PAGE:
Four decades of peace have done little to ease the mistrust between humans and dragons in the kingdom of Goredd. Folding themselves into human shape, dragons attend court as ambassadors, and lend their rational, mathematical minds to universities as scholars and teachers. As the treaty's anniversary draws near, however, tensions are high.
Seraphina Dombegh has reason to fear both sides. An unusually gifted musician, she joins the court just as a member of the royal family is murdered—in suspiciously draconian fashion. Seraphina is drawn into the investigation, partnering with the captain of the Queen's Guard, the dangerously perceptive Prince Lucian Kiggs. While they begin to uncover hints of a sinister plot to destroy the peace, Seraphina struggles to protect her own secret, the secret behind her musical gift, one so terrible that its discovery could mean her very life.
Thanks to my sister, I read this book. Thanks to Ms. Hartman’s amazing writing, I stuck with it. I was interested by the cover and the plot, but I was also wary of how she would pull it off. She didn’t disappoint. In her debut novel and first book in the trilogy, she introduces Seraphina and the world of Goredd...and dragons.
Dragons are hated and distrusted by humans. In turn, dragons aren’t very fond of them either and distrust them as well. Unfortunately for Seraphina, she’s trapped in the middle. She can’t let either side know–excluding her dragon uncle and human father–about her secret.
Being half-dragon is definitely not a great situation in Goredd. Dragon laws forbid it and humans think it’s unthinkable. Why would someone mate with something as disgusting as a dragon? It didn’t matter that dragons can and do take human form, mating just wasn’t done. To make it worse, the tensions draw higher when a royal is murdered, rumored to be by a dragon.
All Seraphina has is music–to the pain of her father. She plays at the palace as a musical mistress assistant and her tutor is her uncle. Of course, her life changes when she finds out that she’s half-dragon. Then it twists again when everyone recognizes her everywhere after she plays for everyone in the city. Once the murder takes place, she’s determined to find out if it was a dragon or not.
Seraphina is a book that’s hard to review because you have to make sure you don’t uncover any spoilers. That’s probably one of the reasons I really like this book: it has twists and turns. It makes you want to keep saying, “One more chapter” until you finish the book and realize it’s three in the morning.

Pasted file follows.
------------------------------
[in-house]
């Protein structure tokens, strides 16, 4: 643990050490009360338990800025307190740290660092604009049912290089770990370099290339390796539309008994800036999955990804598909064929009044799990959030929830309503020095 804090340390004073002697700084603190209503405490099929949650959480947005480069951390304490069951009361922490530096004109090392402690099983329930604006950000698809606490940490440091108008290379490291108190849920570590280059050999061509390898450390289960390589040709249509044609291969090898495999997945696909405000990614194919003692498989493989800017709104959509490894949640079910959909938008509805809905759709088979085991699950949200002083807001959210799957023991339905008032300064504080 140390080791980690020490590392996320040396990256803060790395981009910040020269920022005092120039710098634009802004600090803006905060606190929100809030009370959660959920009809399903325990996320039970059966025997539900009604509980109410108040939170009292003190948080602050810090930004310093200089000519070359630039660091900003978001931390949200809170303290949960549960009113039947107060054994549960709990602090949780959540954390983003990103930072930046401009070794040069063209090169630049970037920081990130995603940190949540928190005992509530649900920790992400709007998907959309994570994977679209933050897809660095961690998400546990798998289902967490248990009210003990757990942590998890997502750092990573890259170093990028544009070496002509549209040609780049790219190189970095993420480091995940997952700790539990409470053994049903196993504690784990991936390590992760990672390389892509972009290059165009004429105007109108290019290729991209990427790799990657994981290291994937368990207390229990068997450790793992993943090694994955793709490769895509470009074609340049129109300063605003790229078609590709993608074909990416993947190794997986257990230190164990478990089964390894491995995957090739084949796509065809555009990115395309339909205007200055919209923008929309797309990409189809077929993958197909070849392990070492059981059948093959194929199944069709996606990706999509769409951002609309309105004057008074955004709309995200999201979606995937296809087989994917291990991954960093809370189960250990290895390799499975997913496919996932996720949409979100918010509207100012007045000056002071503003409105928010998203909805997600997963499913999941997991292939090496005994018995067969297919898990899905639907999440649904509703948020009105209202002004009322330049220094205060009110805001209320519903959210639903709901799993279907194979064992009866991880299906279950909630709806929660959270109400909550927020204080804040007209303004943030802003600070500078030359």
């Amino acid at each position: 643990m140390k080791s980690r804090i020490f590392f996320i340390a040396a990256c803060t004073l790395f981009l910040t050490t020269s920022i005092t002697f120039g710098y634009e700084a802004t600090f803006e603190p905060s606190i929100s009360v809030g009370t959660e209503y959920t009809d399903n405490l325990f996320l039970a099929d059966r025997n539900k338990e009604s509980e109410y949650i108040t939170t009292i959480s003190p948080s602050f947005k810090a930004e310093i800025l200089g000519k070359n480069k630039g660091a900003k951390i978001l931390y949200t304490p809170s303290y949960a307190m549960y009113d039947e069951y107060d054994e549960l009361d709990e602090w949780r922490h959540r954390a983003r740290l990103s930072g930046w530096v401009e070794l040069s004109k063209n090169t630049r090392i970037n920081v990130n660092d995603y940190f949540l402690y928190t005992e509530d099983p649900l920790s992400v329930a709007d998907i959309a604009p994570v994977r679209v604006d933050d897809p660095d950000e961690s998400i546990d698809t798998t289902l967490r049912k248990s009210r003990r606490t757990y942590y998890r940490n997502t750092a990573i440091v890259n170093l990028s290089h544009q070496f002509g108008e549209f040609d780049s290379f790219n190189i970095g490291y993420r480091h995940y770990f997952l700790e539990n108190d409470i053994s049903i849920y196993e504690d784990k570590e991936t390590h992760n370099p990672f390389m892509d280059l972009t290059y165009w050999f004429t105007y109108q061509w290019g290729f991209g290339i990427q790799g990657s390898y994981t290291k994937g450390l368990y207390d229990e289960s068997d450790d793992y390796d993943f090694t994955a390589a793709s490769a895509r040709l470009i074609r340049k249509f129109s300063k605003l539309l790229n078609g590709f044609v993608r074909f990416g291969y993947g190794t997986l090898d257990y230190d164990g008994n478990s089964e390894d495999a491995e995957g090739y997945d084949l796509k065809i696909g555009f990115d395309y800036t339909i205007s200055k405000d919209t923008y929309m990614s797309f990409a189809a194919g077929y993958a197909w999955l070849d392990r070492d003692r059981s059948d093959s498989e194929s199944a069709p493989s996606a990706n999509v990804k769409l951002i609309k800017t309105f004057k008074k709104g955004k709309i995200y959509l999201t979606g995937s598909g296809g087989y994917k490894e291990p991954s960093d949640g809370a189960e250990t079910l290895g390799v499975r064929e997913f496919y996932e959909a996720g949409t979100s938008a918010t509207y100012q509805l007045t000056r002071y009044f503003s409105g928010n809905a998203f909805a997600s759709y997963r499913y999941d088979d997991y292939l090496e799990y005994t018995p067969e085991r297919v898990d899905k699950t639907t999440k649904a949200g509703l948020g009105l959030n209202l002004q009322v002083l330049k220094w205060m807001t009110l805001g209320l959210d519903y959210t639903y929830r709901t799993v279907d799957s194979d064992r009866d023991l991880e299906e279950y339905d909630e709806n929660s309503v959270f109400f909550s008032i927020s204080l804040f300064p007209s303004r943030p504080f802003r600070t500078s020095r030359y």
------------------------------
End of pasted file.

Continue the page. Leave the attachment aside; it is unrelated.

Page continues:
Ms. Hartman does an amazing job of taking a tired subject–dragons–and giving it umph. She combines romance in there, but I wouldn’t call it a romance book. It has adventure, but the romance fans aren’t going, “Okay, okay, now where’s the romance?” She adds just enough of each element to create a fantastic book.
|My group of huggable characters|
The charming Kiggs (otherwise known as Prince Lucian) makes me smile easily. He’s a mix, but not a half-dragon. His mother was a royal, his father was not. He’s sensitive of being illegitimate, however, he later makes light of it with Seraphina. One of my favorite lines in this is actually from him (see my favorite quotes down below). His cousin and fiancé (I know, I know that this happened back, way back, in the day but this makes my nose scrunch up) annoyingly lovable Princess Glissenda is the heir after her grandmother and mother, respectively. She’s a bit of an airhead at first, insulting people without really meaning to, but she develops a strong care for Seraphina. She later does buckle up and becomes the ruler she’s supposed to be. Then while you only truly meet a couple of the grotesques in her head, the ones you do meet are wonderful. I just want to hug Loud Lad and Fruit Bat and never let go, being forever friends with them.
I give a great knuckle-bump to Ms. Hartman for her characters, plot, and twist on dragons. Also, a hug for not making me cliff-hanger angry at the end.
Verdict: I can’t wait for the sequel!
My favorite quotes:
Kiggs: “I may have been hoping you were illegitimate, like me, but no, everything was in order. Congratulations!”
Seraphina: “For future reference: do not underestimate the seductive power of math.”
Orma: “Tell me why I shouldn’t bite your head off. It couldn’t make things any worse for me.”
Orma: “What were you up to when I arrived? You weren’t going to mate right here in the snow, were you?”
Word to Parents: they repeatedly say “bastard” but in the literal sense. Other than that, it was clean.